The effects of the trinitrophenylation of the amino groups of glucagon on its conformational properties and on its ability to activate rat liver adenylyl cyclase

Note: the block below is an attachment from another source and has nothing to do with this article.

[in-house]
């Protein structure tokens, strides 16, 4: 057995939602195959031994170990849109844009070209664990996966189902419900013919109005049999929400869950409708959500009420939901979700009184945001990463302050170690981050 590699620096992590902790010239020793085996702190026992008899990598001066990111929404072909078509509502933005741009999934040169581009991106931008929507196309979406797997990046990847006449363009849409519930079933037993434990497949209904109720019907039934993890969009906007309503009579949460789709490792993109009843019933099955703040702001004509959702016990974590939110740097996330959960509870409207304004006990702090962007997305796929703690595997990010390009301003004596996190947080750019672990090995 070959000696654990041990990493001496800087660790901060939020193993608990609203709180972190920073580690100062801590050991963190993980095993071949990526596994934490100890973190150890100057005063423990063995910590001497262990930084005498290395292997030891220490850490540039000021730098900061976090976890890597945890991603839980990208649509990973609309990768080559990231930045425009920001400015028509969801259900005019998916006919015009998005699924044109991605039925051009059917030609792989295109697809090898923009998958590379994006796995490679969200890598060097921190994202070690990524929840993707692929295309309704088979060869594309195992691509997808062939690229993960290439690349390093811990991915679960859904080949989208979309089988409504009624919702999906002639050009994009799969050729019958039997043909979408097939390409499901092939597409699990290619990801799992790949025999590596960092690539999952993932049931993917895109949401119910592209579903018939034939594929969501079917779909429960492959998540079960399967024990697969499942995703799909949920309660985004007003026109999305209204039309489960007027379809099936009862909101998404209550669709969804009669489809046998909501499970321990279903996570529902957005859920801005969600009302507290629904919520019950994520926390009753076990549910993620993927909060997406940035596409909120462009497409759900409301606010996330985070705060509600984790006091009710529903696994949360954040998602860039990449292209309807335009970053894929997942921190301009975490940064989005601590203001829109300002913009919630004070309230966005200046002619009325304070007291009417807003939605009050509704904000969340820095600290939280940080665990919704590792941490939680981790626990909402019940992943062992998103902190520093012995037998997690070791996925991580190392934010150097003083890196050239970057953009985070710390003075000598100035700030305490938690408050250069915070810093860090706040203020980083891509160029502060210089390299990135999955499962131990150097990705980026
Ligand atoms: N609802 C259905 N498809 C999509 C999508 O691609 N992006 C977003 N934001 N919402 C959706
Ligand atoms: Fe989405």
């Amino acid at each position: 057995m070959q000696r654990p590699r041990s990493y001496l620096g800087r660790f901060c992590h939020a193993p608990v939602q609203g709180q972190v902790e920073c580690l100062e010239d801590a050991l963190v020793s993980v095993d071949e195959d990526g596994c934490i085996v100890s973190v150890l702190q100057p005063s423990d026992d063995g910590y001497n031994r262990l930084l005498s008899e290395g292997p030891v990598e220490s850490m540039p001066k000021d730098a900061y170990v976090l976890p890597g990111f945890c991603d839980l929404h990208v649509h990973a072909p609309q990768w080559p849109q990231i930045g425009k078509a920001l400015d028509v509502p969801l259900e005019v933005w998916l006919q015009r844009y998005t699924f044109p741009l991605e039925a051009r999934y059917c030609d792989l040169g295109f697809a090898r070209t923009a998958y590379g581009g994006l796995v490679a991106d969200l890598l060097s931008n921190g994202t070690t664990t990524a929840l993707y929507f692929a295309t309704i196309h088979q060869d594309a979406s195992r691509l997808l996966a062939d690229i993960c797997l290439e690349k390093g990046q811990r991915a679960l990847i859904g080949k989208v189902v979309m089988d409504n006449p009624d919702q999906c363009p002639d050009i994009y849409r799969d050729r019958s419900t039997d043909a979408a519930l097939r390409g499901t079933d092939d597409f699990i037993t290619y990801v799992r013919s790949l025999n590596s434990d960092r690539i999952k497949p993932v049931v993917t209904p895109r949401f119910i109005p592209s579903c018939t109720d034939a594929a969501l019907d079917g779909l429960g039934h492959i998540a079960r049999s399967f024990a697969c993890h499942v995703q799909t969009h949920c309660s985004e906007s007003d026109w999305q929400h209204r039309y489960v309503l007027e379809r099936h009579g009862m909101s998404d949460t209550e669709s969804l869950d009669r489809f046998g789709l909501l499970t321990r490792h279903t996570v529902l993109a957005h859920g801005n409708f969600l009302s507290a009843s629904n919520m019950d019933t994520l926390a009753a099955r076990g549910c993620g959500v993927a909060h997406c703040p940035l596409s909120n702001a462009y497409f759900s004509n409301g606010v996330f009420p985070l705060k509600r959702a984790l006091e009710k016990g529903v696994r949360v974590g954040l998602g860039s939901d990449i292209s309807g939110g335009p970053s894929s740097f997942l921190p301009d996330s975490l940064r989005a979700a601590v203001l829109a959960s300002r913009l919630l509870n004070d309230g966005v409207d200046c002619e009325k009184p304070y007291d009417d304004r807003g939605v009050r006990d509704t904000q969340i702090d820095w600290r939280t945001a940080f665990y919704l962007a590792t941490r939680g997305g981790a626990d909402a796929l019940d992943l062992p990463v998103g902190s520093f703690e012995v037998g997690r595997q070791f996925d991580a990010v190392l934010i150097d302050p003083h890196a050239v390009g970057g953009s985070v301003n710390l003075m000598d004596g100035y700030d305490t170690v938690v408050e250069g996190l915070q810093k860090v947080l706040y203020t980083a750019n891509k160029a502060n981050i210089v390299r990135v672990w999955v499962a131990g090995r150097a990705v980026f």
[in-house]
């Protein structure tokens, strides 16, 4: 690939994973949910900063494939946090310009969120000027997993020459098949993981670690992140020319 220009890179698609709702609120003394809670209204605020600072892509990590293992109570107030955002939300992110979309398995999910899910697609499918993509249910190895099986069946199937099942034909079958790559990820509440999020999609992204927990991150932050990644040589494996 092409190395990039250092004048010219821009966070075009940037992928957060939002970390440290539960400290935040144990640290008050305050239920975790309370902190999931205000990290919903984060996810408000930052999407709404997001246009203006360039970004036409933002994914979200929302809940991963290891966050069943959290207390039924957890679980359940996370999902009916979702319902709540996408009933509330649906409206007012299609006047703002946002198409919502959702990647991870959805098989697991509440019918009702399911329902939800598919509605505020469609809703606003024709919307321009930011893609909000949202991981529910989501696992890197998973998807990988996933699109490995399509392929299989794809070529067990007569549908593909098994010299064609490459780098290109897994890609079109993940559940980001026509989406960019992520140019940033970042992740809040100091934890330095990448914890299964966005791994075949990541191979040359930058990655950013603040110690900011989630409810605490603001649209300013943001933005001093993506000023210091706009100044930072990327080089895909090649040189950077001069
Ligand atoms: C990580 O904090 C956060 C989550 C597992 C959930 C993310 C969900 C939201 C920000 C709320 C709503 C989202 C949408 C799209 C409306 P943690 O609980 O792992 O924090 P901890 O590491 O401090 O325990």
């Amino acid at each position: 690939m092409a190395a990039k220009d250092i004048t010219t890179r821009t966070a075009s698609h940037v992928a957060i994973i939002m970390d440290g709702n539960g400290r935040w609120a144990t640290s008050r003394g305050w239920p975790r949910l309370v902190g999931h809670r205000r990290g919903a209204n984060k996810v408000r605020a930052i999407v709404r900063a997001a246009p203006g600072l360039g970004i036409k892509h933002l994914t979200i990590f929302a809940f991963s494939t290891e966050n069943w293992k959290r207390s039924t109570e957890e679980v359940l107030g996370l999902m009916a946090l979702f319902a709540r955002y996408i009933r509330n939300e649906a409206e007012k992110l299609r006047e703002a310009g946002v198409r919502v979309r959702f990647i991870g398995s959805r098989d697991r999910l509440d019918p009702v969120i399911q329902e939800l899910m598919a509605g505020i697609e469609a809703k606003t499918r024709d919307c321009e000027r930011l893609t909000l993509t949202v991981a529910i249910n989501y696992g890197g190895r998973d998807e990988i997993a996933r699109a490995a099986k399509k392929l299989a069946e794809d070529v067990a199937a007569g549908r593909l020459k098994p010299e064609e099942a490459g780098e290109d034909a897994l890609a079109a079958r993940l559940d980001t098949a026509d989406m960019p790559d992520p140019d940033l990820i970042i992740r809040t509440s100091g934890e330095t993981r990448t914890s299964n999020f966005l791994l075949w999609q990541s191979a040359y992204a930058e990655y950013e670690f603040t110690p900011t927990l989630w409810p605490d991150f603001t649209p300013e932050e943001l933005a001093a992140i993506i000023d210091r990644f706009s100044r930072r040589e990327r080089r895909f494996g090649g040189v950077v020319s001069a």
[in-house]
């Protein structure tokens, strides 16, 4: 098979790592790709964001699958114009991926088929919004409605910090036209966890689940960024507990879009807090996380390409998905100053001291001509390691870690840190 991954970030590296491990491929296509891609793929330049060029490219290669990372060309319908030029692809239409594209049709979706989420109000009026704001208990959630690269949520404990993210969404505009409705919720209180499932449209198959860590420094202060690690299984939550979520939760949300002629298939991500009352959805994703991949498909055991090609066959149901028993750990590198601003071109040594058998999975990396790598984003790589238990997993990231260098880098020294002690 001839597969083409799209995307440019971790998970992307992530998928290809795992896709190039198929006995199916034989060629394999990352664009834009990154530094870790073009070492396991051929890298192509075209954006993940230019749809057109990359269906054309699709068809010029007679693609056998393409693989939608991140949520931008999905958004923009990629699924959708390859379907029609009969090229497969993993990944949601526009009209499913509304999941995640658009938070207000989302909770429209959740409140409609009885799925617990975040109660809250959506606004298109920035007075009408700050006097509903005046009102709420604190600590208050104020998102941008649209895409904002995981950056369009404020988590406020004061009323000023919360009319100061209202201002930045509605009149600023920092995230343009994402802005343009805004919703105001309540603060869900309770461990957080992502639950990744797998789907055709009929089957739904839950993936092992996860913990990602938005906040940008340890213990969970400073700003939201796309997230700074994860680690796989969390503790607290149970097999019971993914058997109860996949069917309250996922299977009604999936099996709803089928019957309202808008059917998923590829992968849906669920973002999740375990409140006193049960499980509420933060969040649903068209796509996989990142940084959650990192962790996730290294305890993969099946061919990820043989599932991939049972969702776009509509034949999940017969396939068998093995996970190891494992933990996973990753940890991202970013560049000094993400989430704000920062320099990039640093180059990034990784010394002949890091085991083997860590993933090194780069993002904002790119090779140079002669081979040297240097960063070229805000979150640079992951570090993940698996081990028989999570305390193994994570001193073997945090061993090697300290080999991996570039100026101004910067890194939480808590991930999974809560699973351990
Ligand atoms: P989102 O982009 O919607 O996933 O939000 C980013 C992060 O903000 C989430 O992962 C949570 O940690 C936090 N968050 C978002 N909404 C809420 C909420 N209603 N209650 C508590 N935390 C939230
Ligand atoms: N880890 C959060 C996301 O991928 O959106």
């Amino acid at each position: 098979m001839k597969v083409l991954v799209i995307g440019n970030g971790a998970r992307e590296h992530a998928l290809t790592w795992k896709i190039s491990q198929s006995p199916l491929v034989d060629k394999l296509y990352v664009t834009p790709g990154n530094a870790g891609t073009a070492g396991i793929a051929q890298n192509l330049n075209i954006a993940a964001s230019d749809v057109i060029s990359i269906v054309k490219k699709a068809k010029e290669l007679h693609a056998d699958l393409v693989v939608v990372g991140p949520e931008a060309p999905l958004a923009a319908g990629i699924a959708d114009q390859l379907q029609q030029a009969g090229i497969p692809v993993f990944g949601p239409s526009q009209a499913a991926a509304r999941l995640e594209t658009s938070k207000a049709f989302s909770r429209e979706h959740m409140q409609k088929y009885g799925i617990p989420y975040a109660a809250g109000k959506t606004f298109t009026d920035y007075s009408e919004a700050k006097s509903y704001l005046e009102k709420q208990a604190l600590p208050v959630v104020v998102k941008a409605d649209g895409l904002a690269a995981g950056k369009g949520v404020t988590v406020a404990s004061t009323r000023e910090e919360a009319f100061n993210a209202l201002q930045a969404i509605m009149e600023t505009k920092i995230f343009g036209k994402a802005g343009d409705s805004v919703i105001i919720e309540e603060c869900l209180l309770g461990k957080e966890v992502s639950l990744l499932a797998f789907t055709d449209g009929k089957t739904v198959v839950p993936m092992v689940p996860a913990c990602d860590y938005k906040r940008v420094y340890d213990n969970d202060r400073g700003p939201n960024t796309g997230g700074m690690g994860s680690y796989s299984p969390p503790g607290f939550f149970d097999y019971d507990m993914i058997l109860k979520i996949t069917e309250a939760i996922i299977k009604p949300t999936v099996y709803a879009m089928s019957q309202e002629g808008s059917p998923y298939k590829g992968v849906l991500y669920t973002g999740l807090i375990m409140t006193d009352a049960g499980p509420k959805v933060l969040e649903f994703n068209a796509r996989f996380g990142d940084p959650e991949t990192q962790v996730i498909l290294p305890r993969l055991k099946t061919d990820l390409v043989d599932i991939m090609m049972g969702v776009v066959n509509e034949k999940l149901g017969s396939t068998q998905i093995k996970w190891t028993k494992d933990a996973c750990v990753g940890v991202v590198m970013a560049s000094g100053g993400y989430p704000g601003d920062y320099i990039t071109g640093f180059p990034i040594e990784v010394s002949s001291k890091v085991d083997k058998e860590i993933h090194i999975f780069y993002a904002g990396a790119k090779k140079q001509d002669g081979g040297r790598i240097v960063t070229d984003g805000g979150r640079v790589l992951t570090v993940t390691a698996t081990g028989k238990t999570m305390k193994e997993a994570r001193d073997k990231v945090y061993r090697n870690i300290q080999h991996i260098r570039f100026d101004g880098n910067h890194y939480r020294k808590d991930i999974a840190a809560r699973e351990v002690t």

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Trinitrophenyl groups have been specifically introduced into the alpha- and/or the epsilon-NH2 groups of glucagon by reaction with trinitrobenzenesulfonic acid. Introduction of this group into the epsilon-NH2 position of the hormone leads to an apparant increase in the helical content as measured by circular dichroism, while substitution on the alpha-NH2 position causes little change in this property. The usefulness of the trinitrophenyl group for the study of intramolecular singlet excitation transfer from tryptophan is suggested. The pK and reactivity of the amino groups, as measured by the pH dependence of the rate of reaction with trinitrobenzenesulfonic acid, showed that the two amino groups of glucagon have similar properties to those of small model peptides. The trinitrophenyl-glucagon derivatives have little or no activity in stimulating adenylyl cylase of rat liver. By comparison with previously reported results, this demonstrates that the effect of chemical modifications of the amino group on the biological activity of glucagon depends critically on the group which is introduced.
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